What to Do With Your Loved One’s Ashes After Cremation

Cremation has many advantages when planning a loved one's funeral, and one of them is the freedom to do whatever you like with their ashes. However, if they didn't express a preference about their ashes, it can be hard to decide what to do with them. This guide explains three meaningful things you could do with your loved one's ashes after their cremation.

Get a Beautiful Urn for Your Home

Keeping your loved one's ashes in your home after the cremation is one of the simplest, and most beautiful, choices you can make. Choose a beautiful urn that you think reflects your loved one's personality, or get one custom-made with an inscription that is meaningful to you. You can then place it on a shelf, bookcase or dresser, making you feel like your loved one is still part of family life. If the idea of being able to remember them in a physical way while doing everyday things around the home appeals to you, then this might be the right option for you.

Scatter Them in a Special Place

Scattering your loved one's ashes is another excellent option, especially if you have special memories with them in a certain place. This might be a forest where you walked, a beach where you went for family trips or even a favourite holiday spot. This way you can imagine them in that place, and whenever you visit, you will be able to remember them. If you don't like the idea of an urn in your home, or your loved one really appreciated the outdoors, this might be the best option for you. However, before you scatter ashes anywhere, make sure you find out whether there are any local rules or laws that apply.

Get Them Made into Something New

If you don't like the idea of scattering the ashes or keeping them at home, you might want to consider getting the ashes made into something. There are a few different things you can get ashes made into, whether it's a custom-made piece of keepsake jewellery, a vinyl record, a diamond or even fireworks. This will depend on your loved one's personality and interests and what you think they would want, as well as how you want to remember them – would wearing a piece of jewellery containing their ashes be meaningful to you? Don't forget that you can get a small piece of their ashes made into keepsake jewellery while still scattering or keeping the rest.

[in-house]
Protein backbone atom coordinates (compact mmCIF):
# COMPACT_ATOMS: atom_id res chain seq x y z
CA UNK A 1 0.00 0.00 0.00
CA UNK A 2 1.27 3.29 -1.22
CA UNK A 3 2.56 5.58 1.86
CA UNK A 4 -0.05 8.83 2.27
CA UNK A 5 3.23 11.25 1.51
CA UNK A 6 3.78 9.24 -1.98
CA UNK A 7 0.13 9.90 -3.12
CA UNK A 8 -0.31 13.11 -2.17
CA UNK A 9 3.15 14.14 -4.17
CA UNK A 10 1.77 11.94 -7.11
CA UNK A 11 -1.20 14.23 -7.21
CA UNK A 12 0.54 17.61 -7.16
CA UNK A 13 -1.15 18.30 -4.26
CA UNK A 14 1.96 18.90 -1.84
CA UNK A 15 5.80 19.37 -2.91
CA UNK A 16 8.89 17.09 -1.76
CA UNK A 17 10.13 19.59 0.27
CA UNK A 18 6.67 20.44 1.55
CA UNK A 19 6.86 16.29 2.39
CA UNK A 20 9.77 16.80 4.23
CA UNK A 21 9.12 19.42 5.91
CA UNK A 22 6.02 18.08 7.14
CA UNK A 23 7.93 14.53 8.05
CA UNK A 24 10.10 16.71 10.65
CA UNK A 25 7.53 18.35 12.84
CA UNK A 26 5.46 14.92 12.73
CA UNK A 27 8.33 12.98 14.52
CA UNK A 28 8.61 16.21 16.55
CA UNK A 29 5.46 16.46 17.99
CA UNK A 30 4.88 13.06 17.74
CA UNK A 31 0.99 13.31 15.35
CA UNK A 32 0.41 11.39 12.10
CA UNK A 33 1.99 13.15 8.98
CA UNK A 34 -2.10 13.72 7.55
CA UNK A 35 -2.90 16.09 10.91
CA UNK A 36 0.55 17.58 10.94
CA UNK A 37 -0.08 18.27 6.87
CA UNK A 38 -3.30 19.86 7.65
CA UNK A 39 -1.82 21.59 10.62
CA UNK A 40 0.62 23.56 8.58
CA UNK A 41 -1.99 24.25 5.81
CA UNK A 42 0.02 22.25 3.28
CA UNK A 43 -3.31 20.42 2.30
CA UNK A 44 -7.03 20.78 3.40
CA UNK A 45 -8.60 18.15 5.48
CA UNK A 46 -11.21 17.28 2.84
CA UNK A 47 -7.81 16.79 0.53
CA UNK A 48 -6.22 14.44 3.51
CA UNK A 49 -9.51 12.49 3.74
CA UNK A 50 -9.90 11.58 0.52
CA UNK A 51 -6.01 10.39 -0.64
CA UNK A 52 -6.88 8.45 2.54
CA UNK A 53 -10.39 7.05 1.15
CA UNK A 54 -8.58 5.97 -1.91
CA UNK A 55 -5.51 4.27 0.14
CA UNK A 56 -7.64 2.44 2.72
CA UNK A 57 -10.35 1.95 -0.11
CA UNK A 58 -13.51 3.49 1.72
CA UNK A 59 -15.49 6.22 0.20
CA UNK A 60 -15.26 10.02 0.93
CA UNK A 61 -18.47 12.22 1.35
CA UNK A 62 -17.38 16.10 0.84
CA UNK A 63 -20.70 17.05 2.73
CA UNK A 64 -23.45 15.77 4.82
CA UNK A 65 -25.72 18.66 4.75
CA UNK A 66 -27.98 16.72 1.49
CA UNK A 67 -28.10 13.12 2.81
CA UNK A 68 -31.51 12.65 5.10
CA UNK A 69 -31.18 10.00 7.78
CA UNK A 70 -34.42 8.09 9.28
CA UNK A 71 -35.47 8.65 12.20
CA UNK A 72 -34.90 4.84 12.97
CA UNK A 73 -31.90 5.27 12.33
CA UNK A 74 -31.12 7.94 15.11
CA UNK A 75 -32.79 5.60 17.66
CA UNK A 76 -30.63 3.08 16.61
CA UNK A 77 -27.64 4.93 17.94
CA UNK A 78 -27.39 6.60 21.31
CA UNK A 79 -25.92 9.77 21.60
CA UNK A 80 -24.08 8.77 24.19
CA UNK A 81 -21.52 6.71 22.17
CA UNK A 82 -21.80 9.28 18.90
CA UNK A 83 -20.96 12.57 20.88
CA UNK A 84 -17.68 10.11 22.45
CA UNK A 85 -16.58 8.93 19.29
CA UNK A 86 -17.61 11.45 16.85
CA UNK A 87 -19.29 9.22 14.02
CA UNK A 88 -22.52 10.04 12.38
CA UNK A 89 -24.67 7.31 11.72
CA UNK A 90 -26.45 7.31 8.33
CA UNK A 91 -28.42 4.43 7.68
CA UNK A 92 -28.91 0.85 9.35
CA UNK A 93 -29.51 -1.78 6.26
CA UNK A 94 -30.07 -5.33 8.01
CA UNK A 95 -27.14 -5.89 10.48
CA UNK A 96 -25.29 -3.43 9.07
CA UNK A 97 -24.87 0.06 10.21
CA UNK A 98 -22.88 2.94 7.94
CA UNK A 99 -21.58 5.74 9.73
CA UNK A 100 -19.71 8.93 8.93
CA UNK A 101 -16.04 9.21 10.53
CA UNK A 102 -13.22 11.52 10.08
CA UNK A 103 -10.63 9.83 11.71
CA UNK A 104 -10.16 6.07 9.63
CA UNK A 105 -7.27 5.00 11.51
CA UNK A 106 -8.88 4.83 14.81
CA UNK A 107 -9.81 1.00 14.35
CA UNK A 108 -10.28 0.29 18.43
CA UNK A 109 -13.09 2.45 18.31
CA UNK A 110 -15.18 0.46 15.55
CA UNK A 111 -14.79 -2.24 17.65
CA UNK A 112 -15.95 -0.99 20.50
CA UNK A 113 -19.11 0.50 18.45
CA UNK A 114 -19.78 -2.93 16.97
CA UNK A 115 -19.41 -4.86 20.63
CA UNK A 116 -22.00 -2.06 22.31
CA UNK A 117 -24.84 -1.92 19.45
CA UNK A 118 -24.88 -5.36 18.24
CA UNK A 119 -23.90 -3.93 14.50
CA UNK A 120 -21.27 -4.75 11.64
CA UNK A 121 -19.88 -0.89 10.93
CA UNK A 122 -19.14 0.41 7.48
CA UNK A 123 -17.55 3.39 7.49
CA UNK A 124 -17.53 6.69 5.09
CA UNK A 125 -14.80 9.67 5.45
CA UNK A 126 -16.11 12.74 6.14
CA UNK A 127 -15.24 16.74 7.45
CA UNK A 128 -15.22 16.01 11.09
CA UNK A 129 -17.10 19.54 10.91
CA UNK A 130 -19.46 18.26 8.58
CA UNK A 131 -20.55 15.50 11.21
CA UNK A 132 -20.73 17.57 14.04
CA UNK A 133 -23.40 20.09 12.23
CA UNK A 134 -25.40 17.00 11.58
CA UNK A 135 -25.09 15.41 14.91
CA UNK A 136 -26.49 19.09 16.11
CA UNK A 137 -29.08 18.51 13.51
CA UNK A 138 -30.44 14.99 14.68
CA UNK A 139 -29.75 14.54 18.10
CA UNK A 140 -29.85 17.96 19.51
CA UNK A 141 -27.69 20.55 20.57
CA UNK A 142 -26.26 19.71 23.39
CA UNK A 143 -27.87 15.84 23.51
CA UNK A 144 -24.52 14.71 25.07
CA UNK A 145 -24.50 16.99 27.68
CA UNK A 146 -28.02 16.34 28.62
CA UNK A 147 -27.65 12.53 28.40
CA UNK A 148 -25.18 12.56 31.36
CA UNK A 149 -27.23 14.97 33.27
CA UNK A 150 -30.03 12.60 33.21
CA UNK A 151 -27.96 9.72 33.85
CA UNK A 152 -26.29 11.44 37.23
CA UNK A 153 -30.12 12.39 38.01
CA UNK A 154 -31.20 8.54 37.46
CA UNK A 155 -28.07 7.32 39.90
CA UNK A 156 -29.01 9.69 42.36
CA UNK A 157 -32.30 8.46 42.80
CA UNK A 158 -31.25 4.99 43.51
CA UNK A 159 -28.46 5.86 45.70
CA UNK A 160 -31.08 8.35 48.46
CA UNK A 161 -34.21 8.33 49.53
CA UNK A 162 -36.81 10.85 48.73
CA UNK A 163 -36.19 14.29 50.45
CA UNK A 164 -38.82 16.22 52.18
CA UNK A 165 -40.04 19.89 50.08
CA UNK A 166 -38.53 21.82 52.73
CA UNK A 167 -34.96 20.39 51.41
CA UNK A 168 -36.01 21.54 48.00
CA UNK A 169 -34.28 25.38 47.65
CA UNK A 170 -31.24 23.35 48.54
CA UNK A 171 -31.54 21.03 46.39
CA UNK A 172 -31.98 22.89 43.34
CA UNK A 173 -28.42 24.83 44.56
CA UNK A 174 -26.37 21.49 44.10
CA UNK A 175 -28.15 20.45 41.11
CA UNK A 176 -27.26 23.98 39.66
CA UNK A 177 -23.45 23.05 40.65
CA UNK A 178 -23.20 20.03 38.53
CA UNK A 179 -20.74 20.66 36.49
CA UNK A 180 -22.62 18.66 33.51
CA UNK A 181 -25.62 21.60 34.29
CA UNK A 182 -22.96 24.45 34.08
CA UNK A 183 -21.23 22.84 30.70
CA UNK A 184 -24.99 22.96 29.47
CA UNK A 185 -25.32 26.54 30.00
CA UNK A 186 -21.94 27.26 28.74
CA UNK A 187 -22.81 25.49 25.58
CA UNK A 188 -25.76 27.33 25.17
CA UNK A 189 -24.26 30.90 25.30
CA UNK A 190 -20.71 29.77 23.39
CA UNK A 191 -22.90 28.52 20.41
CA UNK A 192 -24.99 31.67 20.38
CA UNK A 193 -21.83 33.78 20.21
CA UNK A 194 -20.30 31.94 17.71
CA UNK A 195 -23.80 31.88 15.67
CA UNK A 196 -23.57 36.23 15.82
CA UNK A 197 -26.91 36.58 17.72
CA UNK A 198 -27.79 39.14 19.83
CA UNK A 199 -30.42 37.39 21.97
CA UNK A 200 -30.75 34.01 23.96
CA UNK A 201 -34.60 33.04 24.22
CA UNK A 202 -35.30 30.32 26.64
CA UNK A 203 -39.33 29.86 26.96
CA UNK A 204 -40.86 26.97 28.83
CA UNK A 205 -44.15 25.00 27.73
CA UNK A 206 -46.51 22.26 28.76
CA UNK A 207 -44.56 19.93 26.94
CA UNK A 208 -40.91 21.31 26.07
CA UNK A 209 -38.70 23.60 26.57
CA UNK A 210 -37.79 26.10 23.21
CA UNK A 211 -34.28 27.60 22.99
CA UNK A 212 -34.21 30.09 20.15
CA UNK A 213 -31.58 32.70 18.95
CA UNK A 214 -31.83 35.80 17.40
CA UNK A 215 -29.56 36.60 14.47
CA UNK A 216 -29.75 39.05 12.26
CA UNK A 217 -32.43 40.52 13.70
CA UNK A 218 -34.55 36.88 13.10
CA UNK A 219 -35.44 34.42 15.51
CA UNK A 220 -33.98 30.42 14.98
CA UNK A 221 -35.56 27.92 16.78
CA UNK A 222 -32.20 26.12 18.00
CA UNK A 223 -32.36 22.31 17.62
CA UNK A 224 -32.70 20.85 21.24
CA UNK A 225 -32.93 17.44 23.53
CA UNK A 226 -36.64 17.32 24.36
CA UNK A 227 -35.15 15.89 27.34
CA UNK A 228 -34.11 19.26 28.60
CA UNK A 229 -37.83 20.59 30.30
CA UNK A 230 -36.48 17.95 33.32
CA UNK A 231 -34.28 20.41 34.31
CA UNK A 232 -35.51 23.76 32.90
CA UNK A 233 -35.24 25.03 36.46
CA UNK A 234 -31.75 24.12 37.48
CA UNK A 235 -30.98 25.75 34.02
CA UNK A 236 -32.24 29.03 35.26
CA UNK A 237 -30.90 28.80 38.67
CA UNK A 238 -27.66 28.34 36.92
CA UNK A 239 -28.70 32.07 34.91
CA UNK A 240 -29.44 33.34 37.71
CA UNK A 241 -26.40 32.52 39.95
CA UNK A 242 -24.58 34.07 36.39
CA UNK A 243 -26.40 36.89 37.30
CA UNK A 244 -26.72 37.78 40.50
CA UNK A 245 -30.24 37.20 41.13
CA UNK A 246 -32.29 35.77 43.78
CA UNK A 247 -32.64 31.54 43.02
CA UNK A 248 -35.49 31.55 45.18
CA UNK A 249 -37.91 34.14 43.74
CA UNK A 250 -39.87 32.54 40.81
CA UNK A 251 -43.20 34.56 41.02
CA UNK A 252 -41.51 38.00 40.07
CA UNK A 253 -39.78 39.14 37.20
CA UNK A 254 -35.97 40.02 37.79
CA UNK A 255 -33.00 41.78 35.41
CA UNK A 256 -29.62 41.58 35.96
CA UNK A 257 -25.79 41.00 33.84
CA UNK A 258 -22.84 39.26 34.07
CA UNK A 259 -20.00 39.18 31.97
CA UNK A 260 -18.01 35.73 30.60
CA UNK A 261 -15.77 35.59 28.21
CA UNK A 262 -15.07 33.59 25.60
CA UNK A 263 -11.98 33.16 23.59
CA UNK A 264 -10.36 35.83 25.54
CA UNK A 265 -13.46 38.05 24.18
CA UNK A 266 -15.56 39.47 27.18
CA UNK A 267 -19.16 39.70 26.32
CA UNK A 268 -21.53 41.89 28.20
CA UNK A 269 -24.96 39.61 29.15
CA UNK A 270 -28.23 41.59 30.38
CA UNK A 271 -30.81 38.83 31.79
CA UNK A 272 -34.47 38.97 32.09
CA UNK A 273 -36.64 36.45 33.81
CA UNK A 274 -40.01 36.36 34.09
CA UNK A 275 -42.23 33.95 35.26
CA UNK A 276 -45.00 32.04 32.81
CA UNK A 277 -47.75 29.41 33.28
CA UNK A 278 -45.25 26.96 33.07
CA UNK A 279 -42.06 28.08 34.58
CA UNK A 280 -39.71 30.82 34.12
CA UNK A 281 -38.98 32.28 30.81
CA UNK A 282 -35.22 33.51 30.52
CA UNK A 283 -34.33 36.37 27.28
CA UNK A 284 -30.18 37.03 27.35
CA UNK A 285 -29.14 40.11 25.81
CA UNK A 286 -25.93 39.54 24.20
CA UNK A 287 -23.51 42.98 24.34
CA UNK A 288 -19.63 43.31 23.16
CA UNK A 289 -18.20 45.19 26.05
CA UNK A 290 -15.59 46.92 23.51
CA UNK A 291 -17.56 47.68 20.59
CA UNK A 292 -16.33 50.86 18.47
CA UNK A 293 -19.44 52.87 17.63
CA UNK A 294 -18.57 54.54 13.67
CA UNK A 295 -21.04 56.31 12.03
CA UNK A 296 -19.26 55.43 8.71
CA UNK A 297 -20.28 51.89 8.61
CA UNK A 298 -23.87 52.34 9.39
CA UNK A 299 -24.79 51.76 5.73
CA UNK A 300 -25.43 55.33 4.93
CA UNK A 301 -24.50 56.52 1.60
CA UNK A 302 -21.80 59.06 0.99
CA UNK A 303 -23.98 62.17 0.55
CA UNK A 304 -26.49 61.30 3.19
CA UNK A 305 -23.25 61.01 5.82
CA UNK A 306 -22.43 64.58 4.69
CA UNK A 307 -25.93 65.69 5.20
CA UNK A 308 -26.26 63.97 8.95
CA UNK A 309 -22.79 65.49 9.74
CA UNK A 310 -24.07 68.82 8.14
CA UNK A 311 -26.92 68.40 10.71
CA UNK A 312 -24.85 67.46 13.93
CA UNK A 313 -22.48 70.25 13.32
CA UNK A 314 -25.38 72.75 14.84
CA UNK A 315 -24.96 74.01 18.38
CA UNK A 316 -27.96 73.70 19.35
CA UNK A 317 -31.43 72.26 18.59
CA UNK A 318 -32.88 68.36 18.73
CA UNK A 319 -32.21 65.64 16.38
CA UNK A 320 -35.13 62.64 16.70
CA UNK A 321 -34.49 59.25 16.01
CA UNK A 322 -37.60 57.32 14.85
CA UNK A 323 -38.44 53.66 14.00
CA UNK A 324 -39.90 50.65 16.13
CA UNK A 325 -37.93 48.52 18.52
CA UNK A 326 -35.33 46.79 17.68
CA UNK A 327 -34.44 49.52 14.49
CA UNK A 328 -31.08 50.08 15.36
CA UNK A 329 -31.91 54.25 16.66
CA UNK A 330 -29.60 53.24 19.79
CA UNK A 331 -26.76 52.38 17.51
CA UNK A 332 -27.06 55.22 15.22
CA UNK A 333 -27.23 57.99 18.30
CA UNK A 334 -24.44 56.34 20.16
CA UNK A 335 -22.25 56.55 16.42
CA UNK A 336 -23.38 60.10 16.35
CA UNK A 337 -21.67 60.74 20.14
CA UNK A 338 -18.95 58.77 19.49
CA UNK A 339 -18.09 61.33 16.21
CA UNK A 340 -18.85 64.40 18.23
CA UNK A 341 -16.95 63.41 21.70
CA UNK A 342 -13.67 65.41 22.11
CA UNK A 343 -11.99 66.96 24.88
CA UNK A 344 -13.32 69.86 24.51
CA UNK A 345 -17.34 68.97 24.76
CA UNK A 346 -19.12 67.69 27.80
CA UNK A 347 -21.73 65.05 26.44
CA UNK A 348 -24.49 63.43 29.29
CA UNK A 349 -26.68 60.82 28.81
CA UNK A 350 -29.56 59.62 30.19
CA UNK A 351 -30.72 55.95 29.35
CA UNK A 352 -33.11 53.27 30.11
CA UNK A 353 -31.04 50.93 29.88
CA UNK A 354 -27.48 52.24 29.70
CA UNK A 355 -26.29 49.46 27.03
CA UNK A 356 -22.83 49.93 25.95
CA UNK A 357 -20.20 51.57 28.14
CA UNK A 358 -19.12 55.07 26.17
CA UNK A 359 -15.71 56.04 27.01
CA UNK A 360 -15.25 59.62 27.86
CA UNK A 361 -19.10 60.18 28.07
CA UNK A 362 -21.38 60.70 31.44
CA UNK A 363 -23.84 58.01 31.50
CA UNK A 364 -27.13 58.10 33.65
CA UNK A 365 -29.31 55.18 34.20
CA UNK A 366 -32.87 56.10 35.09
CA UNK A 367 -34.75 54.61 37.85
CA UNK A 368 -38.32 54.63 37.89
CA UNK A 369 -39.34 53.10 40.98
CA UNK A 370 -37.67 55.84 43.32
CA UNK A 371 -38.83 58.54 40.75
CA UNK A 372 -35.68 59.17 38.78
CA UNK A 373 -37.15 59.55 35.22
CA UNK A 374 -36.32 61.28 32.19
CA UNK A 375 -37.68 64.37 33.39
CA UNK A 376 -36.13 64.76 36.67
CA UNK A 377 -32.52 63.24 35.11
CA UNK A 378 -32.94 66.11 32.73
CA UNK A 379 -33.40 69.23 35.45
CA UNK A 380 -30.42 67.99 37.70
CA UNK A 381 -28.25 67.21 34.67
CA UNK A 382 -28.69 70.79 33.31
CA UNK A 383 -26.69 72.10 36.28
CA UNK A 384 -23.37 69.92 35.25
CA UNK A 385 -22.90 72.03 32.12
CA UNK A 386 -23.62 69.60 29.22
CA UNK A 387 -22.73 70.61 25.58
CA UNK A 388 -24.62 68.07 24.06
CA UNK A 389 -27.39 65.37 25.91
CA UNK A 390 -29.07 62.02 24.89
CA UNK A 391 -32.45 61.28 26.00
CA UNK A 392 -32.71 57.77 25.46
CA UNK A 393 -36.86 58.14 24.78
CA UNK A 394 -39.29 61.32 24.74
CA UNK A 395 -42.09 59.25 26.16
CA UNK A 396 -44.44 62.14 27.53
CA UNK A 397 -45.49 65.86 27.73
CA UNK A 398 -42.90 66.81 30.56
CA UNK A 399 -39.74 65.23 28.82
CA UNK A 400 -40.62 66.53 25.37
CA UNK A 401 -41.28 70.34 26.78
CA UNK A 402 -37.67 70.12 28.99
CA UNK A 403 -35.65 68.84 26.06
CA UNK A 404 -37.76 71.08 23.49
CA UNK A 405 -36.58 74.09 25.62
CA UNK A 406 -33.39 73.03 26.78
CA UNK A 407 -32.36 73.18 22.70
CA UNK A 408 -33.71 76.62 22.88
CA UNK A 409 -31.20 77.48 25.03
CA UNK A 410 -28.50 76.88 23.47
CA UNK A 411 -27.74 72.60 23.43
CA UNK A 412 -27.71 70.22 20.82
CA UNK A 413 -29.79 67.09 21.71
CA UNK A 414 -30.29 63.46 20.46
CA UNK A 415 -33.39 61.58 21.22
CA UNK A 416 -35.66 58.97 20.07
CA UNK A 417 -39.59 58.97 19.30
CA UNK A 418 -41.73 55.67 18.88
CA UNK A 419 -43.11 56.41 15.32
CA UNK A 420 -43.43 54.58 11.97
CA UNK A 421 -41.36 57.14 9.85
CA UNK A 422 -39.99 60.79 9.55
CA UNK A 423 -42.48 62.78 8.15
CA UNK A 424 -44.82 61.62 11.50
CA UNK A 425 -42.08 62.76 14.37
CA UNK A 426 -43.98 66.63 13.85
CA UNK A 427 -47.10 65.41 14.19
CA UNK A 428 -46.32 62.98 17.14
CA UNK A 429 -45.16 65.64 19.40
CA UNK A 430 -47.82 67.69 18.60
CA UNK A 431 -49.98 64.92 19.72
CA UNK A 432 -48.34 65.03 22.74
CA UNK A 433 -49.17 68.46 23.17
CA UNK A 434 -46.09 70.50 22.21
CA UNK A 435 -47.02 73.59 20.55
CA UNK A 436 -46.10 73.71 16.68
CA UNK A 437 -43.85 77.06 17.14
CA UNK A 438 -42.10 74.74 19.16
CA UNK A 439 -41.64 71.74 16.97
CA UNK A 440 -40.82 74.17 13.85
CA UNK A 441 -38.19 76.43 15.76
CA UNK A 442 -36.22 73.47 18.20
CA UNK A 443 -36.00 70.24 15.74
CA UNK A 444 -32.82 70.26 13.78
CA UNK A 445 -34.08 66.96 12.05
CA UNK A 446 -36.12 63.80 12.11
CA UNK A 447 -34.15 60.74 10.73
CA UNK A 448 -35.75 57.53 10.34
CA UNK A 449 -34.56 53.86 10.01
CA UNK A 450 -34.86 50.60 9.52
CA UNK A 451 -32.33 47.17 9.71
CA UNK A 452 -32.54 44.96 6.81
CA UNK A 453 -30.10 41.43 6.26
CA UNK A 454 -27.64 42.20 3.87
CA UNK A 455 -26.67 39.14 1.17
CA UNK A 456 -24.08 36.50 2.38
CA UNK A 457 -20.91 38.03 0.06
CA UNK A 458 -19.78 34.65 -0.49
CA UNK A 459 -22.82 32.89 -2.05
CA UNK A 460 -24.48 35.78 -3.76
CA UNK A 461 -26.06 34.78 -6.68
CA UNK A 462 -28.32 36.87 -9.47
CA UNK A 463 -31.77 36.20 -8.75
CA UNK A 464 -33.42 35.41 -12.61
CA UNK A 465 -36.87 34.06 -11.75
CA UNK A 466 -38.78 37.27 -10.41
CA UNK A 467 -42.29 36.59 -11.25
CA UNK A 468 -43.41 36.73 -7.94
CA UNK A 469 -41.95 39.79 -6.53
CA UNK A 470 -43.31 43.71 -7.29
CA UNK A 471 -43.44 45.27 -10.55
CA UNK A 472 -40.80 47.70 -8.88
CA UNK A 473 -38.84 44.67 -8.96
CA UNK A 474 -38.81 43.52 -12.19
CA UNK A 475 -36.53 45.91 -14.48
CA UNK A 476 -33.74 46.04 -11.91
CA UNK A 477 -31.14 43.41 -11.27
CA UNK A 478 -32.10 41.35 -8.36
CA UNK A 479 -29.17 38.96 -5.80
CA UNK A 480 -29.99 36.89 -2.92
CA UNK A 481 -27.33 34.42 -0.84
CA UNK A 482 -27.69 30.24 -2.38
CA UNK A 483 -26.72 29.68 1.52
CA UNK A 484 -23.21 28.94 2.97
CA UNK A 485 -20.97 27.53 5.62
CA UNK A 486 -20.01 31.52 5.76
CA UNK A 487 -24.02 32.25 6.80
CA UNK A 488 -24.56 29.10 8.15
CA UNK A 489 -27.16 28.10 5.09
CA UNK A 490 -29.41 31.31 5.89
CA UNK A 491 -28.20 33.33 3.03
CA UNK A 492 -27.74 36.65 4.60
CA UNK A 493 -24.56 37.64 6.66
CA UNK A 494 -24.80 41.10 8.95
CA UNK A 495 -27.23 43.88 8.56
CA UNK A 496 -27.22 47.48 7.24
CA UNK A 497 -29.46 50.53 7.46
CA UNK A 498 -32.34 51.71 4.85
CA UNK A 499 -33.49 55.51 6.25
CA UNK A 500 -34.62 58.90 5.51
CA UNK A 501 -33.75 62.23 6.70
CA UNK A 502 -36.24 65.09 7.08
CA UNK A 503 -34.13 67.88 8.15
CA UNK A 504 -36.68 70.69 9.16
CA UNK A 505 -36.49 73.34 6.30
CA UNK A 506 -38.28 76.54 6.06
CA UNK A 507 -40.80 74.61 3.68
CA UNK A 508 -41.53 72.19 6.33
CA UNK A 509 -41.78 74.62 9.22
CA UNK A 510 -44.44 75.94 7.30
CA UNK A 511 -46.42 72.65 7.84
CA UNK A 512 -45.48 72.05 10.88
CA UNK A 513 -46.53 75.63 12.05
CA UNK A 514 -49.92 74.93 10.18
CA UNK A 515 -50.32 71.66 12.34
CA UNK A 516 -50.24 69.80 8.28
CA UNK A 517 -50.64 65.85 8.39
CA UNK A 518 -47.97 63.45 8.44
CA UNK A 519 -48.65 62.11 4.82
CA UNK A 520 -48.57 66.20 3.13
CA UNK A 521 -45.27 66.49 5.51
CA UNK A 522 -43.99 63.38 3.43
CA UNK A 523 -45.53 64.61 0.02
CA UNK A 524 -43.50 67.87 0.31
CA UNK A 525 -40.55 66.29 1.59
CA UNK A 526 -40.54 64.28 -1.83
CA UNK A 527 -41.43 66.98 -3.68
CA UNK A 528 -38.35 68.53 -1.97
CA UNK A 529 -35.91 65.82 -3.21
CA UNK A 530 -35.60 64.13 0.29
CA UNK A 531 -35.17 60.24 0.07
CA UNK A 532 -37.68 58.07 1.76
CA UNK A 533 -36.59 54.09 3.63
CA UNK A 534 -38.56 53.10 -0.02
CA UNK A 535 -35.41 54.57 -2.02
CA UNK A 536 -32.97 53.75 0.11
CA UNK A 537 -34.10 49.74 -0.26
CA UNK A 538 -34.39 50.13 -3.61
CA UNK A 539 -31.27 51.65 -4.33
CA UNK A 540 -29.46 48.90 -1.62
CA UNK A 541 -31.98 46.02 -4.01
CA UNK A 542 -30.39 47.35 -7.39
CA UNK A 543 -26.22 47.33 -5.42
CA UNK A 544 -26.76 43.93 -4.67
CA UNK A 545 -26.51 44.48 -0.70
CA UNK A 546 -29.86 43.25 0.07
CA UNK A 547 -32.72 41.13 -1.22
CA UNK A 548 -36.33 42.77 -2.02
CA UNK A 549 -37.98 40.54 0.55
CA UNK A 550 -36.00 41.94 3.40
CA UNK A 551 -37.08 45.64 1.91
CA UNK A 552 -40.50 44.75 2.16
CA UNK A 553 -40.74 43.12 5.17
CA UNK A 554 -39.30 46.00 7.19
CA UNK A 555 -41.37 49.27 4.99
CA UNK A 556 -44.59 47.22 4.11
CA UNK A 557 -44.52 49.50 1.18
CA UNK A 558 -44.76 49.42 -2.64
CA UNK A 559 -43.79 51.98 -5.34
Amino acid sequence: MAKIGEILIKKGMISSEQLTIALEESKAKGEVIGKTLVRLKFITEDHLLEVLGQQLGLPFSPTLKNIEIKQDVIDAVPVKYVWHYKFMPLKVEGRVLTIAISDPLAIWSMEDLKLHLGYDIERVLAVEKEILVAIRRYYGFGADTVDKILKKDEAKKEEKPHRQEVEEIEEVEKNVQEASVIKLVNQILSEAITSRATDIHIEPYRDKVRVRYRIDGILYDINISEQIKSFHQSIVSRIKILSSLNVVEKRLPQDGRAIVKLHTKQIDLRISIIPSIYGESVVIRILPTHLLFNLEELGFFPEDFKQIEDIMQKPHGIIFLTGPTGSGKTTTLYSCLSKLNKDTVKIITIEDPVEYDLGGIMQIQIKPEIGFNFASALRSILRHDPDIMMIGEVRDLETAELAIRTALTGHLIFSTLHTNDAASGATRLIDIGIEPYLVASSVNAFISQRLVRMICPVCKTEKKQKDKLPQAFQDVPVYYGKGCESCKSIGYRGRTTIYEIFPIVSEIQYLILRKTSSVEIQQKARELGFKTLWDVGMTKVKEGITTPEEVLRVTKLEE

There's no right or wrong answer on what to do with a loved one's ashes, whether you choose to keep them, scatter them, get them made into something new or even split them between multiple people and places. If you want to talk about your options before choosing cremation, speak to a local funeral director.

About Me

Taking the Questions Out of Funeral Pre-Planning

The most surreal moment in my life was sitting across from a funeral director discussing my grandmother's funeral and burial. The director was asking questions that I either had no answer to or that I simply nodded my way through. It was the hardest and most surreal moment of my life, and afterwards I realised that these hard questions are the ones that need the most thought so our loved ones don't have to make these tough choices during a time of such grief. This blog is here to help others answer those questions, prepare for end of life choices, and pre-plan their funerals without the grief and panic that so many go through.

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